12/01/2011 12:51 pm ET Updated Jan 31, 2012

Arrow to the Heart of Inequality

Our series of posts this week describing trends in income inequality has prompted a natural question:  what has caused the sharp rise in inequality over the past three decades or so?

The causes are complex and not fully understood, but via Mark Thoma, a good place to start is a new essay by Nobel Prize-winning economist Kenneth Arrow.

Arrow acknowledges the standard economic explanations, based on the impact of technological advances and globalization:

Skilled industrial jobs have disappeared, while growing information services require a different set of skills. This shift has undoubtedly been augmented by globalization, which has resulted in considerable imports of manufactured goods. The weakening of unions is in good measure attributable to the relative decline in manufacturing, where unionization is easier.

He also points to the "steady attack on the use of the tax system as a means of equalizing income," citing the steep drop in the top marginal income tax rate in recent decades and the weakening of the estate tax.

In addition, Arrow notes that "Contemporaneous with the decline of manufacturing has been the increase of two service industries, finance and health.  Profits from the finance sector, which historically have been about 10 percent of all profits, have risen to an extraordinary 40 percent."  And while Gordon Gekko's "greed is good" mantra may well apply to the normal competitive process, which tends to raise standards of living more broadly, it does not apply to today's finance industry:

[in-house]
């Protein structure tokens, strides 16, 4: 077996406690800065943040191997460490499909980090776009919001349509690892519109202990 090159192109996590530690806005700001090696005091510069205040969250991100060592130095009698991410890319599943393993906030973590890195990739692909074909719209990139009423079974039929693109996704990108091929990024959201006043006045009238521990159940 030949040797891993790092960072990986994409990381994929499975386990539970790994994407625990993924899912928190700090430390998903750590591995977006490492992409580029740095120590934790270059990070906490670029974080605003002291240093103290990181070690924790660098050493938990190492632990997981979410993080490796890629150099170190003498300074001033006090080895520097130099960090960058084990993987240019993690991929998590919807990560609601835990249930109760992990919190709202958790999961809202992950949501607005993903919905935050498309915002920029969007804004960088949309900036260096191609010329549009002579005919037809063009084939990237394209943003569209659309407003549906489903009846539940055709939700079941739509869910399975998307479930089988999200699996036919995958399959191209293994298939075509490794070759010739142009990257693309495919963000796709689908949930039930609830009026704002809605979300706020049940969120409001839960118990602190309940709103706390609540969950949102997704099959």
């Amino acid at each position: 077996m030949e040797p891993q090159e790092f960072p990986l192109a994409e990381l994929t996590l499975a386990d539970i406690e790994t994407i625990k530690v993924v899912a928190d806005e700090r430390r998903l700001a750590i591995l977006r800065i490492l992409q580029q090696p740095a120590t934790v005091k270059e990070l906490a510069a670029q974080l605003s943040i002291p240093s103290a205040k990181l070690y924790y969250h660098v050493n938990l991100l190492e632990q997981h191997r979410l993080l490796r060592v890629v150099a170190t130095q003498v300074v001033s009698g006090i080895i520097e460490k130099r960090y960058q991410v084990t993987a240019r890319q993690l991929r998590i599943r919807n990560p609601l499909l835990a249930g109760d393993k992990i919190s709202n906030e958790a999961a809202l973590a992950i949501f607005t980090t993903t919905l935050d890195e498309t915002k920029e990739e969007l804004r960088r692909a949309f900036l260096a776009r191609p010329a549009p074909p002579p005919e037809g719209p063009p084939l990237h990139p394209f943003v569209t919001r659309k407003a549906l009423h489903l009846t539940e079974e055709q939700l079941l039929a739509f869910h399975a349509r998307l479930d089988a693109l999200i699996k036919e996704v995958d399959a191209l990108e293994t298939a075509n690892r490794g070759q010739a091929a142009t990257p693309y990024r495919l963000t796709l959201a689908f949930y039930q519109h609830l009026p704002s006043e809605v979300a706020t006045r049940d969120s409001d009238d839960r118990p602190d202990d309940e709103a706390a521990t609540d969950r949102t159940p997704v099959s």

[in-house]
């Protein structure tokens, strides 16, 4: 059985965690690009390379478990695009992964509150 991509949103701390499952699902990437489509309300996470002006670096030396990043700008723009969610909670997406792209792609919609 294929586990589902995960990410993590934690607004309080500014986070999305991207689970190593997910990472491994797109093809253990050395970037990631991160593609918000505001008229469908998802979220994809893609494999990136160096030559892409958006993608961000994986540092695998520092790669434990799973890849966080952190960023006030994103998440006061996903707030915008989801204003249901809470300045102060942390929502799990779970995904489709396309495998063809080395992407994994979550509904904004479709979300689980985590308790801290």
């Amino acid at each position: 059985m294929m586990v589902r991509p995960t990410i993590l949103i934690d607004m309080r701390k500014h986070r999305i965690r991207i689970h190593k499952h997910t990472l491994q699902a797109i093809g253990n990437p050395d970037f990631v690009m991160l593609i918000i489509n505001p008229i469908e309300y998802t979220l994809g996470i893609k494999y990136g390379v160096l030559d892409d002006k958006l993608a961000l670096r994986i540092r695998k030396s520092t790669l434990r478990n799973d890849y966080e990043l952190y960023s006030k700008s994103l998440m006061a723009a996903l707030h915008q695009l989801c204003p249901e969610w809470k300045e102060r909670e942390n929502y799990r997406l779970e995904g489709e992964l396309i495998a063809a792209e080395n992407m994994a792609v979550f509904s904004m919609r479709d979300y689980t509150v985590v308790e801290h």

After all, the search for improvement in technology, and consequently in the general standards of living, is motivated by greed.  When the market system works properly, greed is tempered by competition.  Hence, most of the gains from innovation and good service cannot be retained by the providers....

But the products of the finance and health industries are individualized and complex.  The consumer cannot seriously evaluate them -- a situation that economists call "asymmetric information." ... In these circumstances, greed becomes more relevant.  There arises an obligation to present the relevant information as fully as possible, an obligation that has been violated in the financial industry.

The piece as a whole is well worth reading.

This post originally appeared on the Center on Budget and Policy Priorities' blog,